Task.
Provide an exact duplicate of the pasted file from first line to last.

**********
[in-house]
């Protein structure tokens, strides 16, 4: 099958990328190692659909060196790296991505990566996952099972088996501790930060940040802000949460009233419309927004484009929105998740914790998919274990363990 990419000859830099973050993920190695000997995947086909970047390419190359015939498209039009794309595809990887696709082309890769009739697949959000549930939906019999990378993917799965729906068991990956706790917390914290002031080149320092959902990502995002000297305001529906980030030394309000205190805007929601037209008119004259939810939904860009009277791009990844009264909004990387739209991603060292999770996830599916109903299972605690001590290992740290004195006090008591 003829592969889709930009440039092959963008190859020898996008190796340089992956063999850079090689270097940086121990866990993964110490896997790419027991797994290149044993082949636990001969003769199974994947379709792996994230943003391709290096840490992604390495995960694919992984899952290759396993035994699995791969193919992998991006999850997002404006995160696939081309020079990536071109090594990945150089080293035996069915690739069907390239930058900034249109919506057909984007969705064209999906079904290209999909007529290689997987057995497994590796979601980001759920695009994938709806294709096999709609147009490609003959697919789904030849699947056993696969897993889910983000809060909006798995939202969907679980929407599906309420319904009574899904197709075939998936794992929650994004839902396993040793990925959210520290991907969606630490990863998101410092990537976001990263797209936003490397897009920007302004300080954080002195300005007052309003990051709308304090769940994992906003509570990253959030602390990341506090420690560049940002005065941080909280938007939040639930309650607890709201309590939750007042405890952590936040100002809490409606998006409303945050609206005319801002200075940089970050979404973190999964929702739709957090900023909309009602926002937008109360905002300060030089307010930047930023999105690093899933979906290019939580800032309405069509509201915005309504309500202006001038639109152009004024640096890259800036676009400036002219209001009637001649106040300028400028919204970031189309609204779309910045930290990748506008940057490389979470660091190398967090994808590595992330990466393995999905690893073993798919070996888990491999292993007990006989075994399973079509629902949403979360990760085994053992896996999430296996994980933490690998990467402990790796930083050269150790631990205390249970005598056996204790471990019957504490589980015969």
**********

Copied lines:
[in-house]
């Protein structure tokens, strides 16, 4: 099958990328190692659909060196790296991505990566996952099972088996501790930060940040802000949460009233419309927004484009929105998740914790998919274990363990 990419000859830099973050993920190695000997995947086909970047390419190359015939498209039009794309595809990887696709082309890769009739697949959000549930939906019999990378993917799965729906068991990956706790917390914290002031080149320092959902990502995002000297305001529906980030030394309000205190805007929601037209008119004259939810939904860009009277791009990844009264909004990387739209991603060292999770996830599916109903299972605690001590290992740290004195006090008591 003829592969889709930009440039092959963008190859020898996008190796340089992956063999850079090689270097940086121990866990993964110490896997790419027991797994290149044993082949636990001969003769199974994947379709792996994230943003391709290096840490992604390495995960694919992984899952290759396993035994699995791969193919992998991006999850997002404006995160696939081309020079990536071109090594990945150089080293035996069915690739069907390239930058900034249109919506057909984007969705064209999906079904290209999909007529290689997987057995497994590796979601980001759920695009994938709806294709096999709609147009490609003959697919789904030849699947056993696969897993889910983000809060909006798995939202969907679980929407599906309420319904009574899904197709075939998936794992929650994004839902396993040793990925959210520290991907969606630490990863998101410092990537976001990263797209936003490397897009920007302004300080954080002195300005007052309003990051709308304090769940994992906003509570990253959030602390990341506090420690560049940002005065941080909280938007939040639930309650607890709201309590939750007042405890952590936040100002809490409606998006409303945050609206005319801002200075940089970050979404973190999964929702739709957090900023909309009602926002937008109360905002300060030089307010930047930023999105690093899933979906290019939580800032309405069509509201915005309504309500202006001038639109152009004024640096890259800036676009400036002219209001009637001649106040300028400028919204970031189309609204779309910045930290990748506008940057490389979470660091190398967090994808590595992330990466393995999905690893073993798919070996888990491999292993007990006989075994399973079509629902949403979360990760085994053992896996999430296996994980933490690998990467402990790796930083050269150790631990205390249970005598056996204790471990019957504490589980015969």